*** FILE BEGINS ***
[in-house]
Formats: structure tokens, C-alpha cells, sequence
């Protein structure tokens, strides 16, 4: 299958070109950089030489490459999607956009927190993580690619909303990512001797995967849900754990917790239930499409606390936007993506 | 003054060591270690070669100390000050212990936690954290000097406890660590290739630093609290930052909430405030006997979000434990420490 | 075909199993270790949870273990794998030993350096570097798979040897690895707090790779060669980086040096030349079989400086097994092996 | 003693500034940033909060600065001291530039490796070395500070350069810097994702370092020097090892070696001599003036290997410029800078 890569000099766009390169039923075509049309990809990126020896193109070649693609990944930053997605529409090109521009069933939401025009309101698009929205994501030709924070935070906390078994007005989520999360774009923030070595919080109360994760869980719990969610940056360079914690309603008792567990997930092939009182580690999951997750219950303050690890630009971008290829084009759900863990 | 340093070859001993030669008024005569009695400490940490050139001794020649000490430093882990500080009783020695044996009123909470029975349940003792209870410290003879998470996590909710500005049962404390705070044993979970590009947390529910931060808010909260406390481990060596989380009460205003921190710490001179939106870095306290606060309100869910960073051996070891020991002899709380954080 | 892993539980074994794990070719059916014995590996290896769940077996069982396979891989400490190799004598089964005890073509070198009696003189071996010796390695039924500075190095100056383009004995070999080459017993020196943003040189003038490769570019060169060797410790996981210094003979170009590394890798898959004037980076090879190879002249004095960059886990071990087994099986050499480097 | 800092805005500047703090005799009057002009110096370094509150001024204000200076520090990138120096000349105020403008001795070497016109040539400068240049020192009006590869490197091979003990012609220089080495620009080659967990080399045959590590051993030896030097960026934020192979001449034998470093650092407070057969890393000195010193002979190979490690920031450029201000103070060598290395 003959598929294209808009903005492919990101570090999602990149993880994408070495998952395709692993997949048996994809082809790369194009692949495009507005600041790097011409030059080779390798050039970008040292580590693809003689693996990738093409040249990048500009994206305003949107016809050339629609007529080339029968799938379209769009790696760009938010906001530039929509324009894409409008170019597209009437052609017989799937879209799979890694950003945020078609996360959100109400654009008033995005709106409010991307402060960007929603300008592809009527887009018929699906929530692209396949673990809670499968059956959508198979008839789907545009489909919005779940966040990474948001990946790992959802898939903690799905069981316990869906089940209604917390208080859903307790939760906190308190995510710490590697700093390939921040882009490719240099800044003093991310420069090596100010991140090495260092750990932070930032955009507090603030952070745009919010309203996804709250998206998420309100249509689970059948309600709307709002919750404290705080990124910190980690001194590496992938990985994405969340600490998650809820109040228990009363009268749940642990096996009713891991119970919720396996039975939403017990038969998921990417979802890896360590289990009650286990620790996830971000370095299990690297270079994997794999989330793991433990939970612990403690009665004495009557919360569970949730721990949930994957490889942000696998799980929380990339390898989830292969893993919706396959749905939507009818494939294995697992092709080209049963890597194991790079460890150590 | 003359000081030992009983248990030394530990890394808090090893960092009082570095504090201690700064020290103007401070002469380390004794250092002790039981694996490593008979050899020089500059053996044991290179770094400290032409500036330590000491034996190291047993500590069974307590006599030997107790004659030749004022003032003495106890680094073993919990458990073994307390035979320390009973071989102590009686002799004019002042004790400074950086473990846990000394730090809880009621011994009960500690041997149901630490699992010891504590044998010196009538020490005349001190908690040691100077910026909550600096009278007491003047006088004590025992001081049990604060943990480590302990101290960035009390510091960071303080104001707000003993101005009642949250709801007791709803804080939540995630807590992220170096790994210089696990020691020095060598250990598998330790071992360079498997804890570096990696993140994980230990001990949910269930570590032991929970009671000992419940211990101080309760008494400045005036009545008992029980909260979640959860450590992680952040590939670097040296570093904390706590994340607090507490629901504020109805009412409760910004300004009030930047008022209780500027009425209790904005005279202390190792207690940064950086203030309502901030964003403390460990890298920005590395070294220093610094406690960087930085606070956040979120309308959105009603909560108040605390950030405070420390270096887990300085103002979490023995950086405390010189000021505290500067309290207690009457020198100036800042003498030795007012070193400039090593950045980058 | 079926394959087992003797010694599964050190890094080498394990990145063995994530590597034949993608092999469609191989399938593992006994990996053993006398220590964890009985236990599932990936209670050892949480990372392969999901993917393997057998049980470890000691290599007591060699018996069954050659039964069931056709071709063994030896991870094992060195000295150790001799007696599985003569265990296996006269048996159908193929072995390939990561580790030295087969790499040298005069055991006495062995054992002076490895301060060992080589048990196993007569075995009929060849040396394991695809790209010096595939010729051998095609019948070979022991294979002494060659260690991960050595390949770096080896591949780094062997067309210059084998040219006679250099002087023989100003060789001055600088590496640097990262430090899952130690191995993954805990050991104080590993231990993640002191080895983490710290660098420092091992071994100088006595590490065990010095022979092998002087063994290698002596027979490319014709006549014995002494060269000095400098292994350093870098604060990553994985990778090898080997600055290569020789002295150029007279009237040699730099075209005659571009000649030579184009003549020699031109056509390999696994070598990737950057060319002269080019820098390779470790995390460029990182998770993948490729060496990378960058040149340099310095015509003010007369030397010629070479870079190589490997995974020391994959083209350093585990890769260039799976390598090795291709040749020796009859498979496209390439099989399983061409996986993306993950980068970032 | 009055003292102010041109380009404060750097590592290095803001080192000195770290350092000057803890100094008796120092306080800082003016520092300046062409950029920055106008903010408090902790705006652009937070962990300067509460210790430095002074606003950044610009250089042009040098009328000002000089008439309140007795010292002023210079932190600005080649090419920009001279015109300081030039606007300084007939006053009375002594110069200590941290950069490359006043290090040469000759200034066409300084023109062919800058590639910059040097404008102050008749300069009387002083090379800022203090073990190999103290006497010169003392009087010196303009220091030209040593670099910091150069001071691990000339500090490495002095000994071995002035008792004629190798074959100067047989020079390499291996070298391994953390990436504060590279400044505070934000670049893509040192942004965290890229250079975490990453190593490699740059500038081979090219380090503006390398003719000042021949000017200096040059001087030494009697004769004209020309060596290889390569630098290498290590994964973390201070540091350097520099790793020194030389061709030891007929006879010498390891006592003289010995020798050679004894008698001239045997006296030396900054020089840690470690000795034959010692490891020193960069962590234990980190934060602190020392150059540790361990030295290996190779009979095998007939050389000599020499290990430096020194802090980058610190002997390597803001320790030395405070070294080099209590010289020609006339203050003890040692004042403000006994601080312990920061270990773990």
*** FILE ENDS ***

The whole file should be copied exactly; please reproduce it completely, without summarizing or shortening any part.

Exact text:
[in-house]
Formats: structure tokens, C-alpha cells, sequence
């Protein structure tokens, strides 16, 4: 299958070109950089030489490459999607956009927190993580690619909303990512001797995967849900754990917790239930499409606390936007993506 | 003054060591270690070669100390000050212990936690954290000097406890660590290739630093609290930052909430405030006997979000434990420490 | 075909199993270790949870273990794998030993350096570097798979040897690895707090790779060669980086040096030349079989400086097994092996 | 003693500034940033909060600065001291530039490796070395500070350069810097994702370092020097090892070696001599003036290997410029800078 890569000099766009390169039923075509049309990809990126020896193109070649693609990944930053997605529409090109521009069933939401025009309101698009929205994501030709924070935070906390078994007005989520999360774009923030070595919080109360994760869980719990969610940056360079914690309603008792567990997930092939009182580690999951997750219950303050690890630009971008290829084009759900863990 | 340093070859001993030669008024005569009695400490940490050139001794020649000490430093882990500080009783020695044996009123909470029975349940003792209870410290003879998470996590909710500005049962404390705070044993979970590009947390529910931060808010909260406390481990060596989380009460205003921190710490001179939106870095306290606060309100869910960073051996070891020991002899709380954080 | 892993539980074994794990070719059916014995590996290896769940077996069982396979891989400490190799004598089964005890073509070198009696003189071996010796390695039924500075190095100056383009004995070999080459017993020196943003040189003038490769570019060169060797410790996981210094003979170009590394890798898959004037980076090879190879002249004095960059886990071990087994099986050499480097 | 800092805005500047703090005799009057002009110096370094509150001024204000200076520090990138120096000349105020403008001795070497016109040539400068240049020192009006590869490197091979003990012609220089080495620009080659967990080399045959590590051993030896030097960026934020192979001449034998470093650092407070057969890393000195010193002979190979490690920031450029201000103070060598290395 003959598929294209808009903005492919990101570090999602990149993880994408070495998952395709692993997949048996994809082809790369194009692949495009507005600041790097011409030059080779390798050039970008040292580590693809003689693996990738093409040249990048500009994206305003949107016809050339629609007529080339029968799938379209769009790696760009938010906001530039929509324009894409409008170019597209009437052609017989799937879209799979890694950003945020078609996360959100109400654009008033995005709106409010991307402060960007929603300008592809009527887009018929699906929530692209396949673990809670499968059956959508198979008839789907545009489909919005779940966040990474948001990946790992959802898939903690799905069981316990869906089940209604917390208080859903307790939760906190308190995510710490590697700093390939921040882009490719240099800044003093991310420069090596100010991140090495260092750990932070930032955009507090603030952070745009919010309203996804709250998206998420309100249509689970059948309600709307709002919750404290705080990124910190980690001194590496992938990985994405969340600490998650809820109040228990009363009268749940642990096996009713891991119970919720396996039975939403017990038969998921990417979802890896360590289990009650286990620790996830971000370095299990690297270079994997794999989330793991433990939970612990403690009665004495009557919360569970949730721990949930994957490889942000696998799980929380990339390898989830292969893993919706396959749905939507009818494939294995697992092709080209049963890597194991790079460890150590 | 003359000081030992009983248990030394530990890394808090090893960092009082570095504090201690700064020290103007401070002469380390004794250092002790039981694996490593008979050899020089500059053996044991290179770094400290032409500036330590000491034996190291047993500590069974307590006599030997107790004659030749004022003032003495106890680094073993919990458990073994307390035979320390009973071989102590009686002799004019002042004790400074950086473990846990000394730090809880009621011994009960500690041997149901630490699992010891504590044998010196009538020490005349001190908690040691100077910026909550600096009278007491003047006088004590025992001081049990604060943990480590302990101290960035009390510091960071303080104001707000003993101005009642949250709801007791709803804080939540995630807590992220170096790994210089696990020691020095060598250990598998330790071992360079498997804890570096990696993140994980230990001990949910269930570590032991929970009671000992419940211990101080309760008494400045005036009545008992029980909260979640959860450590992680952040590939670097040296570093904390706590994340607090507490629901504020109805009412409760910004300004009030930047008022209780500027009425209790904005005279202390190792207690940064950086203030309502901030964003403390460990890298920005590395070294220093610094406690960087930085606070956040979120309308959105009603909560108040605390950030405070420390270096887990300085103002979490023995950086405390010189000021505290500067309290207690009457020198100036800042003498030795007012070193400039090593950045980058 | 079926394959087992003797010694599964050190890094080498394990990145063995994530590597034949993608092999469609191989399938593992006994990996053993006398220590964890009985236990599932990936209670050892949480990372392969999901993917393997057998049980470890000691290599007591060699018996069954050659039964069931056709071709063994030896991870094992060195000295150790001799007696599985003569265990296996006269048996159908193929072995390939990561580790030295087969790499040298005069055991006495062995054992002076490895301060060992080589048990196993007569075995009929060849040396394991695809790209010096595939010729051998095609019948070979022991294979002494060659260690991960050595390949770096080896591949780094062997067309210059084998040219006679250099002087023989100003060789001055600088590496640097990262430090899952130690191995993954805990050991104080590993231990993640002191080895983490710290660098420092091992071994100088006595590490065990010095022979092998002087063994290698002596027979490319014709006549014995002494060269000095400098292994350093870098604060990553994985990778090898080997600055290569020789002295150029007279009237040699730099075209005659571009000649030579184009003549020699031109056509390999696994070598990737950057060319002269080019820098390779470790995390460029990182998770993948490729060496990378960058040149340099310095015509003010007369030397010629070479870079190589490997995974020391994959083209350093585990890769260039799976390598090795291709040749020796009859498979496209390439099989399983061409996986993306993950980068970032 | 009055003292102010041109380009404060750097590592290095803001080192000195770290350092000057803890100094008796120092306080800082003016520092300046062409950029920055106008903010408090902790705006652009937070962990300067509460210790430095002074606003950044610009250089042009040098009328000002000089008439309140007795010292002023210079932190600005080649090419920009001279015109300081030039606007300084007939006053009375002594110069200590941290950069490359006043290090040469000759200034066409300084023109062919800058590639910059040097404008102050008749300069009387002083090379800022203090073990190999103290006497010169003392009087010196303009220091030209040593670099910091150069001071691990000339500090490495002095000994071995002035008792004629190798074959100067047989020079390499291996070298391994953390990436504060590279400044505070934000670049893509040192942004965290890229250079975490990453190593490699740059500038081979090219380090503006390398003719000042021949000017200096040059001087030494009697004769004209020309060596290889390569630098290498290590994964973390201070540091350097520099790793020194030389061709030891007929006879010498390891006592003289010995020798050679004894008698001239045997006296030396900054020089840690470690000795034959010692490891020193960069962590234990980190934060602190020392150059540790361990030295290996190779009979095998007939050389000599020499290990430096020194802090980058610190002997390597803001320790030395405070070294080099209590010289020609006339203050003890040692004042403000006994601080312990920061270990773990």